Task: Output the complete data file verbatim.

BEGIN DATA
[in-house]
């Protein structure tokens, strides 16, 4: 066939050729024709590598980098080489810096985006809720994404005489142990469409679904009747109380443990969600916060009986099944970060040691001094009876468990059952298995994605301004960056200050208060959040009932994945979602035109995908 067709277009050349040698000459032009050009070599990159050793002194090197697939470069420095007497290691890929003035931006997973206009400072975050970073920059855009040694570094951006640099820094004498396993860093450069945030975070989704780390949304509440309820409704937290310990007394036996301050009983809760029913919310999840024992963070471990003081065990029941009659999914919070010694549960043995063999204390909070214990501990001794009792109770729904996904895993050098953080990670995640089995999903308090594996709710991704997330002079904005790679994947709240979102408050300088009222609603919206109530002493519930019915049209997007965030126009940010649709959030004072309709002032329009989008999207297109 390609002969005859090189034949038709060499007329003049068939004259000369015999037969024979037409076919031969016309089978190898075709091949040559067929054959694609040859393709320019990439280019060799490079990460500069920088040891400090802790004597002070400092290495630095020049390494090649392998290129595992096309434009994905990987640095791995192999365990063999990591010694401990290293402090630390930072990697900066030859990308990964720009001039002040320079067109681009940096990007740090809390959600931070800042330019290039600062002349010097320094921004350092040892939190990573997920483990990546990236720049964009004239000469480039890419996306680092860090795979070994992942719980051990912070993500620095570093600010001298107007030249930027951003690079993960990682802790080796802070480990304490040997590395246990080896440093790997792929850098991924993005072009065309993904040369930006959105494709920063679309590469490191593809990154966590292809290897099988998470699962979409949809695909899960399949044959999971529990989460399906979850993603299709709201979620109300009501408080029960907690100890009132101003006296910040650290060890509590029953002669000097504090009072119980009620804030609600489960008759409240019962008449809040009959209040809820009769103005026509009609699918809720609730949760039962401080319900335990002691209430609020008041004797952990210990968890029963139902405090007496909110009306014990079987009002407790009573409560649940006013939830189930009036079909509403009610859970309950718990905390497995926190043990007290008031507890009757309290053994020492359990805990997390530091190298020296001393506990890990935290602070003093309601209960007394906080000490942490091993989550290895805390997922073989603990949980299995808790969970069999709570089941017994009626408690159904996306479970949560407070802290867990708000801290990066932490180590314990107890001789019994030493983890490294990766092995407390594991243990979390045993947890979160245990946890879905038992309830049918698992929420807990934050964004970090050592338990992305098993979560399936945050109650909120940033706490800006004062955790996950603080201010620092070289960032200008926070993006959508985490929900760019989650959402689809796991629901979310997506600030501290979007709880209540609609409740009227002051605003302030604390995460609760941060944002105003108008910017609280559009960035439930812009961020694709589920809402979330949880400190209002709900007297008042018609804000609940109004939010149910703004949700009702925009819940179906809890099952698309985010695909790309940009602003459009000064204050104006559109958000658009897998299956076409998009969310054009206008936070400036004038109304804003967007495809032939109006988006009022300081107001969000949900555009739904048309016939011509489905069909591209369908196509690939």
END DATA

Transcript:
[in-house]
């Protein structure tokens, strides 16, 4: 066939050729024709590598980098080489810096985006809720994404005489142990469409679904009747109380443990969600916060009986099944970060040691001094009876468990059952298995994605301004960056200050208060959040009932994945979602035109995908 067709277009050349040698000459032009050009070599990159050793002194090197697939470069420095007497290691890929003035931006997973206009400072975050970073920059855009040694570094951006640099820094004498396993860093450069945030975070989704780390949304509440309820409704937290310990007394036996301050009983809760029913919310999840024992963070471990003081065990029941009659999914919070010694549960043995063999204390909070214990501990001794009792109770729904996904895993050098953080990670995640089995999903308090594996709710991704997330002079904005790679994947709240979102408050300088009222609603919206109530002493519930019915049209997007965030126009940010649709959030004072309709002032329009989008999207297109 390609002969005859090189034949038709060499007329003049068939004259000369015999037969024979037409076919031969016309089978190898075709091949040559067929054959694609040859393709320019990439280019060799490079990460500069920088040891400090802790004597002070400092290495630095020049390494090649392998290129595992096309434009994905990987640095791995192999365990063999990591010694401990290293402090630390930072990697900066030859990308990964720009001039002040320079067109681009940096990007740090809390959600931070800042330019290039600062002349010097320094921004350092040892939190990573997920483990990546990236720049964009004239000469480039890419996306680092860090795979070994992942719980051990912070993500620095570093600010001298107007030249930027951003690079993960990682802790080796802070480990304490040997590395246990080896440093790997792929850098991924993005072009065309993904040369930006959105494709920063679309590469490191593809990154966590292809290897099988998470699962979409949809695909899960399949044959999971529990989460399906979850993603299709709201979620109300009501408080029960907690100890009132101003006296910040650290060890509590029953002669000097504090009072119980009620804030609600489960008759409240019962008449809040009959209040809820009769103005026509009609699918809720609730949760039962401080319900335990002691209430609020008041004797952990210990968890029963139902405090007496909110009306014990079987009002407790009573409560649940006013939830189930009036079909509403009610859970309950718990905390497995926190043990007290008031507890009757309290053994020492359990805990997390530091190298020296001393506990890990935290602070003093309601209960007394906080000490942490091993989550290895805390997922073989603990949980299995808790969970069999709570089941017994009626408690159904996306479970949560407070802290867990708000801290990066932490180590314990107890001789019994030493983890490294990766092995407390594991243990979390045993947890979160245990946890879905038992309830049918698992929420807990934050964004970090050592338990992305098993979560399936945050109650909120940033706490800006004062955790996950603080201010620092070289960032200008926070993006959508985490929900760019989650959402689809796991629901979310997506600030501290979007709880209540609609409740009227002051605003302030604390995460609760941060944002105003108008910017609280559009960035439930812009961020694709589920809402979330949880400190209002709900007297008042018609804000609940109004939010149910703004949700009702925009819940179906809890099952698309985010695909790309940009602003459009000064204050104006559109958000658009897998299956076409998009969310054009206008936070400036004038109304804003967007495809032939109006988006009022300081107001969000949900555009739904048309016939011509489905069909591209369908196509690939």